The Sciences

Bad Moon Rising

By Bob BermanMar 1, 1993 12:00 AM
Moon rise stock
(Credit: Sdecoret/Shutterstock)

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We’re about to be moonstruck. Get ready for a rare and powerful lunar event that starts at sunset on March 7, with the rising of an enormous full moon. Thanks to the famous moon illusion, Earth’s nearest neighbor always looks bigger when it hovers over the horizon, perhaps because of its proximity to foreground objects. But this night’s moon will win the size prize. Quite simply, we’ll see the largest moon until the next century.

A celestial chain of coincidences begins when March’s full moon lands on the very day that the moon comes closest to Earth. Such alignments happen infrequently, since the 29.5-day cycle of lunar phases doesn’t march in step with the 27.5-day interval between close approaches.

There’s more: the moon’s orbit changes shape, depending on the relative positions--and gravitational pull--of the sun and Earth. Sometimes it’s more circular; at other times it becomes unusually elongated. This month the orbit distorts to maximum eccentricity.

This stretched-out lunar orbit will push the moon to an anomalously great distance from Earth on March 21, a distance that won’t be surpassed until 1998. But the real showstopper is the strangely close lunar approach, or perigee, two weeks earlier. On the night of March 7, at closest approach between midnight and dawn, the surfaces of our two worlds will pass barely 216,000 miles apart.

And there’s still more. Perigee occurs at 9 A.M. Greenwich mean time, while the full moon arrives at 9:47. So as another bonus, full moon and the most extreme perigee come not just on the same night but less than an hour apart.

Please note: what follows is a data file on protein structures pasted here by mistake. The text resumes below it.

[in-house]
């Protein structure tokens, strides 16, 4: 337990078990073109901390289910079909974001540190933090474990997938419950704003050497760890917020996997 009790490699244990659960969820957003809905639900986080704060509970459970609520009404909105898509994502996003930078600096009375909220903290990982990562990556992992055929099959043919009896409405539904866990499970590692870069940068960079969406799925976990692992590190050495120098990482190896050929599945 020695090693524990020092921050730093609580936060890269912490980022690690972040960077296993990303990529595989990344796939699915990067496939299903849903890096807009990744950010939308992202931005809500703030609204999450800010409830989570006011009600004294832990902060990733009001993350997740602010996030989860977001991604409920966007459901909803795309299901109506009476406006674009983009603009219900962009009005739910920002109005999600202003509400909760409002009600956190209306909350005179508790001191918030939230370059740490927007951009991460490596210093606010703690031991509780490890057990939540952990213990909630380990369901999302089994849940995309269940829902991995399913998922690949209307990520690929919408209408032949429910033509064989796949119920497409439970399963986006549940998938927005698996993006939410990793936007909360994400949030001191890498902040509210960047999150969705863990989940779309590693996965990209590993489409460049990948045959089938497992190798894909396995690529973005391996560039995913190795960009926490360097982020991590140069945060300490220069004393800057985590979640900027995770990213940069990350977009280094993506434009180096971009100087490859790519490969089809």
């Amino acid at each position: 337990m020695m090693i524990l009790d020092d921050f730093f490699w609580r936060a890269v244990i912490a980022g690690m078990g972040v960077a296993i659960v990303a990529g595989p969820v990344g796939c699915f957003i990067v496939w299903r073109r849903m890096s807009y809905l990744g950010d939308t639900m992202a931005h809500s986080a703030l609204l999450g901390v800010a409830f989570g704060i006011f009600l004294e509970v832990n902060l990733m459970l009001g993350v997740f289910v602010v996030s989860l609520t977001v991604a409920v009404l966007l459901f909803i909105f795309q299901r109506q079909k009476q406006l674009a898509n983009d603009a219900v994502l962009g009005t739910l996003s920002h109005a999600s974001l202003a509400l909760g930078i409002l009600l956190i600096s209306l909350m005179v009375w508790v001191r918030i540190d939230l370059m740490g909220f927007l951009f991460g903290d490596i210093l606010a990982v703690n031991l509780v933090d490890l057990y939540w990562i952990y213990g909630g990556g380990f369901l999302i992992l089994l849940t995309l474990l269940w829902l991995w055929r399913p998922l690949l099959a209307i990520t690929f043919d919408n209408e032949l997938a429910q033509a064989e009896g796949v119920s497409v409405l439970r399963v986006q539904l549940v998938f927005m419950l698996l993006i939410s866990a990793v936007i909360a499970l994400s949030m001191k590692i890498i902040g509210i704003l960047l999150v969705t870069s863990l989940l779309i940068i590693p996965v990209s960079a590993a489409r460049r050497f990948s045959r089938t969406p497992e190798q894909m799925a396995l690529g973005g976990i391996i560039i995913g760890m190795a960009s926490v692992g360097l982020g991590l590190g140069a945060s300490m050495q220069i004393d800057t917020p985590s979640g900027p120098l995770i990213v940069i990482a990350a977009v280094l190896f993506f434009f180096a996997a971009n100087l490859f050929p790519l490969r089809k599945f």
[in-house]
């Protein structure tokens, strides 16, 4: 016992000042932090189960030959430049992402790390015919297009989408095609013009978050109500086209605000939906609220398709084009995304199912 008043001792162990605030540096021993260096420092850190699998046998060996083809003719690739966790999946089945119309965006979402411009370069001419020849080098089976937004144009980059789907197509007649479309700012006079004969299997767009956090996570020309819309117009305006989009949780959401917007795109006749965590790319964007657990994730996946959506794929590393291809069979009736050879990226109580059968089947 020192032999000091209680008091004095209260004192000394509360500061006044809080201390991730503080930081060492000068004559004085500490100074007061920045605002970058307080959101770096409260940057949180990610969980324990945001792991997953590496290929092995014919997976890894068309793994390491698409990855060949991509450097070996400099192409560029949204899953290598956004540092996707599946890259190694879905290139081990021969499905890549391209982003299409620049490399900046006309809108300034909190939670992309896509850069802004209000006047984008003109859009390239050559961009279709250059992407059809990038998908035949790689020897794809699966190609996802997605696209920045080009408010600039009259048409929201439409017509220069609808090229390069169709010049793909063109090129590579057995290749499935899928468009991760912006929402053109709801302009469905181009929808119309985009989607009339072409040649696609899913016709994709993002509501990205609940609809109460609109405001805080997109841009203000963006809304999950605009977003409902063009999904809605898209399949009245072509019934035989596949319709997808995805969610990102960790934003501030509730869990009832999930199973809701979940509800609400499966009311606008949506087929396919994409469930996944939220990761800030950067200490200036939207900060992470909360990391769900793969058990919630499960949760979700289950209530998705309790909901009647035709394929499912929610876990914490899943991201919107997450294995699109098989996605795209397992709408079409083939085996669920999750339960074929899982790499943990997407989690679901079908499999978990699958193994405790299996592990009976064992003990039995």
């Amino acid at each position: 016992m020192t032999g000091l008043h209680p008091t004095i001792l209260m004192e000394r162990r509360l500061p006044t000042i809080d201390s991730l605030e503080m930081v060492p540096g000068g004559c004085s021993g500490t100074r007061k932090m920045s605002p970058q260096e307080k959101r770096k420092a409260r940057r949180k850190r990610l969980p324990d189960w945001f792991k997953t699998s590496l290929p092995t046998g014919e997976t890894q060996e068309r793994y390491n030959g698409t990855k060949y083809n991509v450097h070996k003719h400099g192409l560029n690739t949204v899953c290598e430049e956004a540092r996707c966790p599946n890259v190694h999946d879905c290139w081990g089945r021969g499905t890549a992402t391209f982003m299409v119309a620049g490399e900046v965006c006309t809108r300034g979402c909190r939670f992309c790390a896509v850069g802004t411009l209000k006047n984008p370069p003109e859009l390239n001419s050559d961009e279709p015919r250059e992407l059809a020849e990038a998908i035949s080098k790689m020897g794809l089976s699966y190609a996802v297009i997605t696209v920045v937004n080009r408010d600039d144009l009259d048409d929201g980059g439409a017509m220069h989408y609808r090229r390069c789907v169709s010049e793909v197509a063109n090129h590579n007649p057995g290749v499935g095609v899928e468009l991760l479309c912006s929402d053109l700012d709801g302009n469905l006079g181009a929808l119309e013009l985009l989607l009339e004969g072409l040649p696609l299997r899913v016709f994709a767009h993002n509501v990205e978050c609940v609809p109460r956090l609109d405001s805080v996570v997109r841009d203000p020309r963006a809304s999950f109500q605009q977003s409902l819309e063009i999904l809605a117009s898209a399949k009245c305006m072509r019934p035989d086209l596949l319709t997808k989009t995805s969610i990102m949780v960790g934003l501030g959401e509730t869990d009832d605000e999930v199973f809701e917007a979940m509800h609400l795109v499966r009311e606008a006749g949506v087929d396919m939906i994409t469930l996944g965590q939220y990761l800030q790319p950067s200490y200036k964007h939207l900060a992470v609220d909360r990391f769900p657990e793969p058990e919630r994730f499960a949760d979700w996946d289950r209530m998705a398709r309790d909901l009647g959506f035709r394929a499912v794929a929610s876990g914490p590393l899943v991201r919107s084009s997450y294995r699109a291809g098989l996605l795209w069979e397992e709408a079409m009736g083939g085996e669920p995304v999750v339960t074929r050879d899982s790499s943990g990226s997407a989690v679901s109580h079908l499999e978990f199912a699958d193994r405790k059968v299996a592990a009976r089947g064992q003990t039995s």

Will the close separation affect us? You bet. Tides vary with the cube of distance: if the moon ventured 3 times nearer, its tidal pull would be 27 times stronger. Proximity dwarfs other factors such as mass. That’s why the sun, 400 times more distant than the moon, exerts less than half the lunar effect even though it’s 27 million times heavier.

Since brawny spring tides (which have nothing to do with the season; the word comes from the German springen, to rise up) occur at every full moon, this bull’s-eye combination of full moon and extreme perigee will cook up extraordinary tides. They even have their own Scrabble-friendly term: proxigean. History has shown a disquieting correlation between such astronomical conditions and coastal flooding.

The proxigean spring tides on March 8 will be dramatic. High tide will climb far up the beach while low tide will expose areas normally submerged. If there’s a storm at sea or strong onshore winds that day-- anything to raise the oceans a bit higher still--we can expect impressive coastal damage. Even the air pressure can be important, since oceans behave like the pool of mercury in a barometer. A 1-inch barometric drop will raise the seas 13 inches.

Tidal forces act only on large bodies such as Earth and its oceans. The moon’s distance to your head and to your feet being essentially the same, there’s no tidal effect on your body--just as tea displays no tendency to climb the sides of the cup when the moon passes overhead. Contrary to astrological myth, the moon cannot coax bodily fluids to migrate.

But you might want to migrate your entire body to high ground that day if you have a house on the beach. From there gaze safely as the bloated moon’s invisible fingers exert their strongest grip until the next millennium.

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